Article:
By Jef Cozza / CIO Today. Updated January 15, 2017.
Network security is about to get a lot more complicated for enterprise IT departments. Numerous hacking tools believed to be designed by the National Security Agency (NSA) just hit the Internet, available at no charge to anyone who wants to download the files. The tools include 61 files that appear to target Windows machines.
The release of the hacking tools comes courtesy of the hacking collective calling itself the Shadow Brokers. The group previously announced that it planned to sell the tools to the highest bidders, but appeared to have backed off that plan after the sale failed to attract enough interest. The group had originally requested at least 10,000 bitcoins -- the equivalent of about $8.2 million -- in exchange for access to the files.
'TheShadowBrokers Is Going Dark'
However, on Thursday, the group announced in a post written in broken English that it was ceasing its operations and would be going dark.
"TheShadowBrokers is deleting accounts and moving on so don't be trying communications. Despite theories, it always being about bitcoins for TheShadowBrokers," the group said in its final post. "You are being disappointed? Nobody is being more disappointed than TheShadowBrokers."
The post did not make it immediately clear why the group has decided to close its doors, although it did make reference to "political talk" and the increased risk inherent in its involvement with high-profile hacking cases.
While it is impossible to say for sure where the Shadow Brokers obtained the tools, samples of the malware files released by the group in August appeared to match programming code that had been obtained by whistleblower Edward Snowden while working for the NSA, although he never released the files.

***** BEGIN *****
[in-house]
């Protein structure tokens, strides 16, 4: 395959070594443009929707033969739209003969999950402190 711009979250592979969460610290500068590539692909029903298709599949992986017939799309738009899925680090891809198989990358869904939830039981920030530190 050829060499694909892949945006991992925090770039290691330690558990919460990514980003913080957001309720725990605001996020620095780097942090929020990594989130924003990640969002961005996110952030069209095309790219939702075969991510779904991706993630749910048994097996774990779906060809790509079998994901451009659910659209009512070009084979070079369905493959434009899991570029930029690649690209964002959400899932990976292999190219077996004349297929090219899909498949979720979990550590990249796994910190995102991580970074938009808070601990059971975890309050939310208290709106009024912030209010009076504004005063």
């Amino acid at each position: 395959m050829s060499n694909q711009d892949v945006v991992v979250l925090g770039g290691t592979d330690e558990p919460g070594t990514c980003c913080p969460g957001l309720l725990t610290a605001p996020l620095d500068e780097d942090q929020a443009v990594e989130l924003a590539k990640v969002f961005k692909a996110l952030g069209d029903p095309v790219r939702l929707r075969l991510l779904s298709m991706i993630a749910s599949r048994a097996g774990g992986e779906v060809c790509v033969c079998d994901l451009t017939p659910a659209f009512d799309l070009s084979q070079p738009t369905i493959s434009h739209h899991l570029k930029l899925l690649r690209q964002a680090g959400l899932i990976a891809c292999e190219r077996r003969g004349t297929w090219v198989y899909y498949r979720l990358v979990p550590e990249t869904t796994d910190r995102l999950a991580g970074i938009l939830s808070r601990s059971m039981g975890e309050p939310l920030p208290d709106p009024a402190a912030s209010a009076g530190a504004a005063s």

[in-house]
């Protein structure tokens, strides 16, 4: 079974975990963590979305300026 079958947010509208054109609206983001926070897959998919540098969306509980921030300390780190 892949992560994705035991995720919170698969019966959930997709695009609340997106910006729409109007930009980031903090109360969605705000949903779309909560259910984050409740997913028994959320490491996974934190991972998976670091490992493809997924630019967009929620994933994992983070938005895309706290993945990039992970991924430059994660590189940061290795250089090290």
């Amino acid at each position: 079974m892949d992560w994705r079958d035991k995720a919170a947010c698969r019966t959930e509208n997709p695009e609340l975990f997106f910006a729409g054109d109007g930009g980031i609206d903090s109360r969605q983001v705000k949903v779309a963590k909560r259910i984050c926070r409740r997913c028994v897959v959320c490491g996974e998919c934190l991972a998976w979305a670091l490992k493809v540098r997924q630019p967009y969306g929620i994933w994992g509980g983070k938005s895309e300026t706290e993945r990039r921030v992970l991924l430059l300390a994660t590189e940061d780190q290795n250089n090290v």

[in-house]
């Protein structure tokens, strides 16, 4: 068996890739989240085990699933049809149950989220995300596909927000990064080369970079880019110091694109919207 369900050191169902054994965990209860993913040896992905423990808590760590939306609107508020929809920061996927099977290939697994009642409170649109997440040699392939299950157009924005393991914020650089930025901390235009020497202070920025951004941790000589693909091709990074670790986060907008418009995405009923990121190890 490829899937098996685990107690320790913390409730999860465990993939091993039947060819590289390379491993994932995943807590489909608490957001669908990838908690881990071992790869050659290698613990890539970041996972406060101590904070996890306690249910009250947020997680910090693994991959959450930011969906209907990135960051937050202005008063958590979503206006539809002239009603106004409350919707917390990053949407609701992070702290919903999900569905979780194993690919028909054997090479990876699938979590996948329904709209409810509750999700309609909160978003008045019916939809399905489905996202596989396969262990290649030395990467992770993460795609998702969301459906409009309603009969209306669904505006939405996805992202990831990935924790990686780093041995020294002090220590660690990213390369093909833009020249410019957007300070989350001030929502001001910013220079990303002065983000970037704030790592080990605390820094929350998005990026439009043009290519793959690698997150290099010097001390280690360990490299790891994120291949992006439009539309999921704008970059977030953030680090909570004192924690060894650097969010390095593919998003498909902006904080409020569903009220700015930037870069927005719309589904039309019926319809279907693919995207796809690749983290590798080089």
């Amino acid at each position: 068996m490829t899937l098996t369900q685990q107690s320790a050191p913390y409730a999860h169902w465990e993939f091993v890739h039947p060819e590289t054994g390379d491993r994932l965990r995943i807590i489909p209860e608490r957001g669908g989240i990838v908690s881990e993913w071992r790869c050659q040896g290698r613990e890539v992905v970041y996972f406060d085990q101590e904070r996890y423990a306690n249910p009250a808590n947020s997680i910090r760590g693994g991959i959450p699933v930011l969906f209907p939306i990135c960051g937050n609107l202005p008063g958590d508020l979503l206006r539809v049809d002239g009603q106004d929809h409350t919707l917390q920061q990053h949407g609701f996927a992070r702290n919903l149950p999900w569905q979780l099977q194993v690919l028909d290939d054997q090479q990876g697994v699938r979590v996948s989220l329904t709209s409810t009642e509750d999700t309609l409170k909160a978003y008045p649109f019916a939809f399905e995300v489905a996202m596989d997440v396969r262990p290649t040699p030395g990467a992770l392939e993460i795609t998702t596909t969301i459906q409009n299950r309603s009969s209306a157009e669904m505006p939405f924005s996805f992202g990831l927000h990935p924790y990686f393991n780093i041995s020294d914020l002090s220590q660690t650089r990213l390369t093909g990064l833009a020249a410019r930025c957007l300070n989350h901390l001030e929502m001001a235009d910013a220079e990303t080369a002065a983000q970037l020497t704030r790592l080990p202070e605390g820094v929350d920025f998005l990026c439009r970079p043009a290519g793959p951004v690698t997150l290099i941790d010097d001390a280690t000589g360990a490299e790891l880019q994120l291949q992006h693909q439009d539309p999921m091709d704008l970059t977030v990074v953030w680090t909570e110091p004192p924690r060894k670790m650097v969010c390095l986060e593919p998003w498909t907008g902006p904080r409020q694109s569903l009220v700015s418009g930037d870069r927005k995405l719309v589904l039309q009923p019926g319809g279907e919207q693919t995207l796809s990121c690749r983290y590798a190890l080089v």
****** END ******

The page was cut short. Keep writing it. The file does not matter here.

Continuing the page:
The tools are believed to have been designed by an outfit known as The Equation Group, itself a hacking team believed by many experts to be supported by the NSA.
A Digital Cold War
However, this may not be the end of the Shadow Brokers. The group said that it still has additional exploits and stolen passwords that it's holding in reserve, which the group may release at a later date if it's not paid to keep them off the market.
As for why the group is surrendering its most powerful tools now, intelligence experts quoted in press reports said that the move makes sense if the group is connected to Russian intelligence agencies. According to this theory, the release is a sort of warning from the Russian government to the new U.S. administration not to escalate the ongoing cyber conflict between the two nations.
Another infamous hacker believed to be tied to the Russian government, Guccifer 2.0, also made an announcement the same day as the Shadow Brokers released the malware tools. Guccifer’s post denied reports from U.S. intelligence agencies that he or she is a Russian agent. Guccifer is the hacker who claimed responsibility for hacking into the emails of Democratic presidential candidate Hillary Clinton and transmitting them to Wikileaks.